Neurocognitive functioning in adult and adolescent offspring of parents with schizophrenia

Judith G. Auerbach, Sydney L. Hans, Yudong Zhang

Research output: Contribution to journalArticlepeer-review


Introduction: Neurocognitive deficits have been proposed as endophenotypes for schizophrenia. Although neurocognitive functioning has been studied extensively in first-degree relatives of schizophrenia patients at single time points, little is known about the change or continuity in deficits across development. Method: The longitudinal sample was composed of 86 nonpsychotic participants who had a parent with schizophrenia (n = 28), a parent with a nonschizophrenia mental disorder (n = 31) or parents without mental illness (n = 27). Executive functioning (EF) was assessed during adolescence (M = 18 years) and adulthood (M = 32 years); attention and memory were assessed at adulthood. Results: The schizophrenia group, as adults, showed deficits in attention and memory relative to the no mental illness group. Only on one memory task did the schizophrenia group perform more poorly than the other mental illness group. Executive functioning improved with age for all three groups on Wisconsin Card Sorting Test perseverative errors; the rate of improvement was significantly slower for the schizophrenia and the other mental illness groups, compared to the no mental illness group. Stability in EF functioning over the 16-year period, measured by intraclass correlations, was low. Conclusions: Adults at familial risk for schizophrenia showed deficits in neurocognitive functioning. The similarity of performance between those whose parents had schizophrenia and those whose parents had other mental illness, in all but the measures of memory, raises the question as to whether the neurocognitive functions examined are endophenotypes of vulnerability to schizophrenia specifically. Modest stability of EF and improved performance with age may reflect cortical maturation during early adulthood.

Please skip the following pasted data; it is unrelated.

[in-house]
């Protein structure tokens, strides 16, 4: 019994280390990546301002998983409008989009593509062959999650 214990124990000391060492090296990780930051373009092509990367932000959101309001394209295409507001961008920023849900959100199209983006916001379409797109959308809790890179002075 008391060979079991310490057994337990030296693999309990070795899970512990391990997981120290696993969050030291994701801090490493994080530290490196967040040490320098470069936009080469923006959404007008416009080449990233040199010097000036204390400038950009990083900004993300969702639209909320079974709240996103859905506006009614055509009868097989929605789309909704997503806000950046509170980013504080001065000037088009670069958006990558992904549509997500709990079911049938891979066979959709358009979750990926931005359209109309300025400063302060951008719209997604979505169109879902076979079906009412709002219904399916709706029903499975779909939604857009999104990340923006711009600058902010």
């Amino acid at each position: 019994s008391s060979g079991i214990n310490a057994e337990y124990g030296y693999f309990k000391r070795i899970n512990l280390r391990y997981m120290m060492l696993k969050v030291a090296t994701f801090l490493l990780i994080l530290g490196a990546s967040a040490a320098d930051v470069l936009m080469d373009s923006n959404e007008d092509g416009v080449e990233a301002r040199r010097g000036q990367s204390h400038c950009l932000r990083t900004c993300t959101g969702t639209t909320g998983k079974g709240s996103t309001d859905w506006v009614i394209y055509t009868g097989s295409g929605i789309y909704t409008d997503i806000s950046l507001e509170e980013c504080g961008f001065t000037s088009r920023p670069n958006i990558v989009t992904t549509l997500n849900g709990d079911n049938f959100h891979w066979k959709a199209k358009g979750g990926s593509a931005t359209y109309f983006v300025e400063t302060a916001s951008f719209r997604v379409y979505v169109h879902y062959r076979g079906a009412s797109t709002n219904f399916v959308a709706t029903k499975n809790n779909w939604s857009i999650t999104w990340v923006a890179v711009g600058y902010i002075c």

Original languageEnglish
Pages (from-to)300-308
Number of pages9
JournalSchizophrenia Research
StatePublished - 1 Oct 2022


  • Adult relatives
  • Executive functioning
  • Longitudinal
  • Mixed-effects modeling
  • Schizophrenia risk

ASJC Scopus subject areas

  • Psychiatry and Mental health
  • Biological Psychiatry


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